Birdwatching in the Himalayas

Home to almost 1,000 species of bird, as well as a great diversity of unique plant and animal species, the Himalayas is a must-visit destination for birdwatching enthusiasts.


Stretching over the northeastern border of India, the Himalayas cover an incredible 1,500 miles (2,400km) of land and cross five countries – Nepal, China, Pakistan, Bhutan and India. The immense mountain range hosts some of the world’s highest peaks, including Mount Everest. It is no wonder the Himalayas are a haven for biodiversity.

Himalayan biodiversity

Despite the harsh conditions (particularly at higher altitudes), more than 10,000 plant species inhabit the Himalayas, and some 3,160 of those are endemic to the area and not found anywhere else in the world. From the pygmy hog to the golden langur, many of the Himalayan animal species are endemic too, and the region is particularly well known for its bird richness.

Almost 980 bird species have been reported in the Himalayas, including some of the most magnificent birds on the planet. A huge proportion of Indian birds can be spotted in the Himalayas and while only 15 of the region’s bird species are endemic, many are extraordinary. Thanks to its sheer size, there are plenty of regions where visitors choose to encounter Himalayan bird biodiversity. Some of the most popular spots include the Great Himalayan National Park, Kedarnath Wildlife Sanctuary, and Binsar Wildlife Sanctuary.


Himalayan bird checklist

From giant eagles to tall cranes, there is an enormous diversity of birds to be spotted in the Himalayas. It wouldn’t be possible to list them all – or even all of the most impressive species – so here is a checklist containing just some of the incredible bird species you might spot on a birdwatching adventure in the Himalayas.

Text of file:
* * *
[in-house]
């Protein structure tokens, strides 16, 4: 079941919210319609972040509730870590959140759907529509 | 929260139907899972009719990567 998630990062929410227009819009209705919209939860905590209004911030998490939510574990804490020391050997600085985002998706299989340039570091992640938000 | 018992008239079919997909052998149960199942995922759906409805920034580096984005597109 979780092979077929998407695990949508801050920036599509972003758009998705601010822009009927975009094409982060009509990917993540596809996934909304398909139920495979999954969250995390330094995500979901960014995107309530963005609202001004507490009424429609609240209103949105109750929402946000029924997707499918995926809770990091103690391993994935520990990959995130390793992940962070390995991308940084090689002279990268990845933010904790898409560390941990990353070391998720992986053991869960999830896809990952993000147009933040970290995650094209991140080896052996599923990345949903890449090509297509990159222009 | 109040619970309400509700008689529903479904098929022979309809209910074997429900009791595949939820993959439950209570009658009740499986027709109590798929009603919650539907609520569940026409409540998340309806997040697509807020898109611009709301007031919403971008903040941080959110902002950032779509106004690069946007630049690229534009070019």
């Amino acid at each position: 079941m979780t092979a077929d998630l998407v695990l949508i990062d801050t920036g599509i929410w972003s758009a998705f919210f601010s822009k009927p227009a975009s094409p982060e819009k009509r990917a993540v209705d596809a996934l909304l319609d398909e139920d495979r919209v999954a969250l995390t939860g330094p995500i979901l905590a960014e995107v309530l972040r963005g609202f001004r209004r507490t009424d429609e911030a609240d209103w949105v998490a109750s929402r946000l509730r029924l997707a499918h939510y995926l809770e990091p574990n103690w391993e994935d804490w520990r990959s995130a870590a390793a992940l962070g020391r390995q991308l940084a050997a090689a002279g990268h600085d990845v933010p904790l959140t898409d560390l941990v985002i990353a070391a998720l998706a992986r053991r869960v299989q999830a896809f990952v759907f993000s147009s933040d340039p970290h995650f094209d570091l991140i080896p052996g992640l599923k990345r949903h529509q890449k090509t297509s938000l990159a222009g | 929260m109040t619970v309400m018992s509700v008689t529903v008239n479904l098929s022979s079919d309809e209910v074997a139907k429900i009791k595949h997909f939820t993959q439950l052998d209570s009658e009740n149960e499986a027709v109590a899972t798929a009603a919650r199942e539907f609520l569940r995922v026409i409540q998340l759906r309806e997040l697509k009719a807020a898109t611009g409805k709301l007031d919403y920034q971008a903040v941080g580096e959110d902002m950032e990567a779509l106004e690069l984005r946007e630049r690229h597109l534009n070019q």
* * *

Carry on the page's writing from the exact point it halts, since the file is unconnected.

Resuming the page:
Himalayan monal

The number one species on many birdwatchers’ lists for their Himalayan trip, the male Himalayan monal is a stunningly colourful bird with an intricate crest. Females are much less colourful, but their brown/grey plumage is still beautifully patterned. These birds reach around 70cm and can be found at altitudes of 2,500 to 4,500m in forest and scrubland.

Himalayan griffon vulture

With a wingspan of up to 3m, the Himalayan griffon vulture is a huge bird of prey with a large body and thick muscular neck. The vulture is relatively easy to spot in the Himalayan skies thanks to its large size, bald head and hooked beak. The bird is most often spotted hovering over mountain ranges; its rectangular-shaped wings make the vulture identifiable from the ground below.


Himalayan woodpecker

A large woodpecker with black and white plumage and a distinctive red patch on the back of its head, the Himalayan woodpecker is a beautiful bird. The species is easiest to spot between December and February, when it is most active and the birds’ pecking is at its loudest. The sound of a woodpecker clinging to a trunk while hammering the tree with its sharp beak can resonate through Himalayan forests.

Asian paradise flycatcher

This impressive bird with its incredibly long tail and beautiful crest is a stunning sight. It is possible to spot the flycatcher during the summer season, when the birds can be located thanks to their high-pitched shrieking calls.


Brown dipper